The American Library Association offered an impressive schedule of graphic novel panels at their annual conference in Orlando, and the most impressive was undoubtedly Margaret Atwood!
Known for her prose writing, she has a lifelong relationship with comics, having taught herself to read the “funny papers” of the Golden Age. (“Orphan Annie freaked me out. Dick Tracy was gory.” She and her brother drew comics as kids, and she remembers fondly Little Lulu, Plastic Man, and the horror comics of the 1950s.
She has ran a silk-screen poster business, and also designed the covers for her books!
In 1970, she even drew a comic strip! “Kanadian Kulture Komics”, written by “Bart Gerrard”, featured a heroine, Woman Woman, who couldn’t fly, but she had snowshoes! Ms. Atwood continues to cartoon to this day, via her “Book Comix” page on her blog.
The inspiration for Angel Catbird was her interest in bird conservation. She stated that the three main threats to bird populations were “windows, rats, and cats”. Via parable, she created this hero. Modernizing the origin trope, she has her hero (part bird, part cat, part human) genesis via “a cat, an owl, a car, and a flask of super gene splicer”! (Volume 1 goes on sale in September, and she’s working on Volume Three.)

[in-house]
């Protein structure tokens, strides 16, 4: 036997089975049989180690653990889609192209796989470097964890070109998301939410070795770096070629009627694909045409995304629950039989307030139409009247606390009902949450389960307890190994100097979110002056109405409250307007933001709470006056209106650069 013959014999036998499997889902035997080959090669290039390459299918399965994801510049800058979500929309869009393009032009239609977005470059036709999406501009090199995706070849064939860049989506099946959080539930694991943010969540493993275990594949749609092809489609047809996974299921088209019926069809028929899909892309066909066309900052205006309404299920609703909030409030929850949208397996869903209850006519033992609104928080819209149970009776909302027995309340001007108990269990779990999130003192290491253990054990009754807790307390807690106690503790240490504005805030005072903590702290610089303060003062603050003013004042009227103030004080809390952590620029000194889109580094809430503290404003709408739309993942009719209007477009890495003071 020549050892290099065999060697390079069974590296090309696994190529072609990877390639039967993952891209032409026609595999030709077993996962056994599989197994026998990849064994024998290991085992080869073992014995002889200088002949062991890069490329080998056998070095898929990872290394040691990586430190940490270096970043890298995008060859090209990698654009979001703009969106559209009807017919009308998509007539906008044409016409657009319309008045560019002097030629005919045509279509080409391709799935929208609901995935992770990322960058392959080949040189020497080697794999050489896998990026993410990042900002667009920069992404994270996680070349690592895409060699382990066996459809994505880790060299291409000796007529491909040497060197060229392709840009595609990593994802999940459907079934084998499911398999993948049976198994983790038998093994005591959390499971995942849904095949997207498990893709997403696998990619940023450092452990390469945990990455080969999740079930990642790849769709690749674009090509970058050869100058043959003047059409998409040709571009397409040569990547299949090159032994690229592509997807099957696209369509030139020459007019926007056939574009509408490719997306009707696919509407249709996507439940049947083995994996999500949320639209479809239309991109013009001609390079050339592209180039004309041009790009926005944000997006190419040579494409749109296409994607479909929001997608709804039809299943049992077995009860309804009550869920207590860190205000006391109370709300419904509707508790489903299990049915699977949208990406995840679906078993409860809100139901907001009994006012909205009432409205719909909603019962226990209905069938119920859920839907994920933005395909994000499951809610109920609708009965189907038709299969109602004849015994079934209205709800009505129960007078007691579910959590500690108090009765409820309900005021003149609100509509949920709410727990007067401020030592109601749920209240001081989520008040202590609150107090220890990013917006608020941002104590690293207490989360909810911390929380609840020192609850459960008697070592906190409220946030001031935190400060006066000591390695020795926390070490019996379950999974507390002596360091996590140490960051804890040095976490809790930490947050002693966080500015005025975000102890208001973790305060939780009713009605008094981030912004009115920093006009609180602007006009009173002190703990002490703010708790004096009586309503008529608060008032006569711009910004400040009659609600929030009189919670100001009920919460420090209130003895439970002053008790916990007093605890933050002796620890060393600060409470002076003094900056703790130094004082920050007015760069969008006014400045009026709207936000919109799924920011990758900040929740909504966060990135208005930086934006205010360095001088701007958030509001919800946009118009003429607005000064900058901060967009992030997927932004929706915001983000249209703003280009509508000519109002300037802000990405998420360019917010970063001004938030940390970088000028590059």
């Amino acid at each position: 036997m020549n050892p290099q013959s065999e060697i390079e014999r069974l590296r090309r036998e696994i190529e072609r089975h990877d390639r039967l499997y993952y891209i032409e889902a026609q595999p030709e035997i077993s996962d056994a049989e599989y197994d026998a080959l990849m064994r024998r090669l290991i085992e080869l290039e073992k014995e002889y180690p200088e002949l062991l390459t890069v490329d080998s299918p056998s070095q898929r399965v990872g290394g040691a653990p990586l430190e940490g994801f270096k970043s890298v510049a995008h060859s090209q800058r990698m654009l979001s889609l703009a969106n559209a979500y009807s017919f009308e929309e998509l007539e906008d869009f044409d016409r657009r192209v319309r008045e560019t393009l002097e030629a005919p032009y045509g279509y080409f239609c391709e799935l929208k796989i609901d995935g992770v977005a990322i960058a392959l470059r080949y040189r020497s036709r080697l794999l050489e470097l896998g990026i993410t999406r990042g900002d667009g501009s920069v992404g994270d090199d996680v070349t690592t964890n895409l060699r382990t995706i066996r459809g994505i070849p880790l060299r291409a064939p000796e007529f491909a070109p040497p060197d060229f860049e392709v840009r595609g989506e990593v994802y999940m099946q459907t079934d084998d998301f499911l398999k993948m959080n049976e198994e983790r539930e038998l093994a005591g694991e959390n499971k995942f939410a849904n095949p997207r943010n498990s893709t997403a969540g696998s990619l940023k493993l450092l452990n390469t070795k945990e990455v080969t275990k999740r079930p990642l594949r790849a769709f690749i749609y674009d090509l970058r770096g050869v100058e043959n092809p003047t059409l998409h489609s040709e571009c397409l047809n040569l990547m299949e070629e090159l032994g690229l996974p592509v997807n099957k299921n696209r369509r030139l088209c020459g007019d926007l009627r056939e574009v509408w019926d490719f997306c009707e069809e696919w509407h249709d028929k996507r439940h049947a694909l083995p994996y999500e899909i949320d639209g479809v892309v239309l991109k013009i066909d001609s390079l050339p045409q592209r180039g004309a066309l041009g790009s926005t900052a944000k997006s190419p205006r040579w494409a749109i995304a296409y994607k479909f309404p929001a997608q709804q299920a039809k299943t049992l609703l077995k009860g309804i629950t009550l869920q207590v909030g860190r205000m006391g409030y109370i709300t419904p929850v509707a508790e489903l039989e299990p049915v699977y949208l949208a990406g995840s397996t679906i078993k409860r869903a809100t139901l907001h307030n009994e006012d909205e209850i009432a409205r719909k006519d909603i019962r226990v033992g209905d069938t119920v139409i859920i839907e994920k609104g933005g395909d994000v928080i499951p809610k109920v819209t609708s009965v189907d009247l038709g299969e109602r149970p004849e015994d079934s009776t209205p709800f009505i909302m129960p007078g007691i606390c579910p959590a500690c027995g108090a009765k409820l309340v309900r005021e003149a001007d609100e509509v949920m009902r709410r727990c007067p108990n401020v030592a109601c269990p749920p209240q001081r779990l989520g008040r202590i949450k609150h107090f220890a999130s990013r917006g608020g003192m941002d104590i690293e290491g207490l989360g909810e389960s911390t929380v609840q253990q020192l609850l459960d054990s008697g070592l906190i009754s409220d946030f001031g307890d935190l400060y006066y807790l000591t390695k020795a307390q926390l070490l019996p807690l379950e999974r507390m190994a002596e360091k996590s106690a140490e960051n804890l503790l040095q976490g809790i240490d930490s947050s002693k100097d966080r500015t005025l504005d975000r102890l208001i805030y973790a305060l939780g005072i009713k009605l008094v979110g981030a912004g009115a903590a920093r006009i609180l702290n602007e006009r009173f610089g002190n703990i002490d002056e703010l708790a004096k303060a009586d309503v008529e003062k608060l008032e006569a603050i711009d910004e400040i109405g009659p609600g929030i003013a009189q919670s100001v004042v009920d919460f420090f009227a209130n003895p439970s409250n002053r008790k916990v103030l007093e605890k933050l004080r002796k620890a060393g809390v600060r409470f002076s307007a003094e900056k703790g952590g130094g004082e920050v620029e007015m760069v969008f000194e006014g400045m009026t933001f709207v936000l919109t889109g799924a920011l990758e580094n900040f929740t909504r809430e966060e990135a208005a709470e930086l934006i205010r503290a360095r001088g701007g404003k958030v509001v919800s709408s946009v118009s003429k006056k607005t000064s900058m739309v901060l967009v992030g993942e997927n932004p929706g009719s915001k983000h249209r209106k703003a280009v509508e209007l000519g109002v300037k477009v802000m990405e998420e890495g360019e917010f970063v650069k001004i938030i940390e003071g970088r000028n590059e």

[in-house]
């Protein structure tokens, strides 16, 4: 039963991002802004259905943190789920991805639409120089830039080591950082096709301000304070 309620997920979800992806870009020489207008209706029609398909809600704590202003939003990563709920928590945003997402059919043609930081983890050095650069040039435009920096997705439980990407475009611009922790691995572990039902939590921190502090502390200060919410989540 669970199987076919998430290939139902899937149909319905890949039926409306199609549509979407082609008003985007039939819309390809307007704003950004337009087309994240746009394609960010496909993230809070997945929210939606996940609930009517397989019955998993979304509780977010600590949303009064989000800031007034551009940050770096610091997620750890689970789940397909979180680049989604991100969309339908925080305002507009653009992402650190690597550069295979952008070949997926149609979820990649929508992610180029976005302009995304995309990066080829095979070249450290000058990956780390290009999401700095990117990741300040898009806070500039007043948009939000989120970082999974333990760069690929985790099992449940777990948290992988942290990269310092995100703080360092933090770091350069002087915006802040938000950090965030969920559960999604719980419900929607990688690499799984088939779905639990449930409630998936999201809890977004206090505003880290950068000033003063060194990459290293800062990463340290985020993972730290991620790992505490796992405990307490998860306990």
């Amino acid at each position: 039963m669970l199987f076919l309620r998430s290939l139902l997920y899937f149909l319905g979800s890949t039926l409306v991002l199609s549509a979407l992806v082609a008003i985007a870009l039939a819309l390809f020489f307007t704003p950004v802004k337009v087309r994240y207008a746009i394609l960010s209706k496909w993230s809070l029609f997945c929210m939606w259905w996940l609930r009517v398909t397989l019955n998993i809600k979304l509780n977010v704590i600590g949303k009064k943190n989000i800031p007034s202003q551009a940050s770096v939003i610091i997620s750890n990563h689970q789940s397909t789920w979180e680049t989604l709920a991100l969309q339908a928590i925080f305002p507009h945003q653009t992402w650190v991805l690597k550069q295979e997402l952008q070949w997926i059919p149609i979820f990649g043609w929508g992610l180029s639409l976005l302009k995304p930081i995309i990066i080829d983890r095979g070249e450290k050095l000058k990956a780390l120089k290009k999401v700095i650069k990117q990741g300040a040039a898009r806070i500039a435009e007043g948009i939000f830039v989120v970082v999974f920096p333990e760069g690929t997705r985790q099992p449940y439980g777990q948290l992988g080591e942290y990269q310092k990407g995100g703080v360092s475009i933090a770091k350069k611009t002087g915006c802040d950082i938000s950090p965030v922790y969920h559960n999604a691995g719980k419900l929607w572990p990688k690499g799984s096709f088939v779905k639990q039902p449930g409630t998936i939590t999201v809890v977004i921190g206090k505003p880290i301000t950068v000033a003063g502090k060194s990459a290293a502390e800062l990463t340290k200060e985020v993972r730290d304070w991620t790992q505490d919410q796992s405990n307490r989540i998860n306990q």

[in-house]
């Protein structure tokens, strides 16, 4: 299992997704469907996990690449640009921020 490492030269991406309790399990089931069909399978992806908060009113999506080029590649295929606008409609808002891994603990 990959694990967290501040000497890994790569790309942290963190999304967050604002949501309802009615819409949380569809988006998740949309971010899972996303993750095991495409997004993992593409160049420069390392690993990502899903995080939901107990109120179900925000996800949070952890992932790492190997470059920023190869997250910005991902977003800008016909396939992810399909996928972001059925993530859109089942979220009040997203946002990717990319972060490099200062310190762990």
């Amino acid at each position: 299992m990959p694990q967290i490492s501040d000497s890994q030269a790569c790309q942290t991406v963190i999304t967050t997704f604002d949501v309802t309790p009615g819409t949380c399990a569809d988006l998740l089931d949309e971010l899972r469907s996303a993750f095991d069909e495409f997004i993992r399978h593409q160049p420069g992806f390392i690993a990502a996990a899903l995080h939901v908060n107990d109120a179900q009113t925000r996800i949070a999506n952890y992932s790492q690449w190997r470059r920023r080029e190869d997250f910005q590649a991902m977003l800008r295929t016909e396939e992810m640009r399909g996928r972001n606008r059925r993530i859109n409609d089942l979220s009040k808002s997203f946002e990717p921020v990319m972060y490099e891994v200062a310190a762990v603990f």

When asked about the challenges of writing a graphic novel, Ms. Atwood compared it to the television and movie screenplays she had written, describing the collaborative effort with Johnnie Christmas. Of particular note was the question: Should Angel Catbird have pants? So, the pants have an origin as well! (Readers can see the preliminary sketches in the back of the published volume.)
Ms. Atwood finished the panel with the following news:
- She contributed comics to The Secret Lives of Geek Girls, which will be released in October.
- Renee Nault is currently working on an graphic novel adaptation of The Handmaid’s Tale, possibly scheduled for 2017.
- She submitted her new work, Scribbler Moon, to the Future Library Project, where her book will not be published until 2116!
I’ve been writing for The Beat since July of 2010.
I’ve been reading comics since 1974, collecting since 1984, and spreading the graphic novel gospel since 1994.
I’m a bookseller, a librarian, an amateur scholar, a cool uncle, and a comics evangelist.
Ask me anything!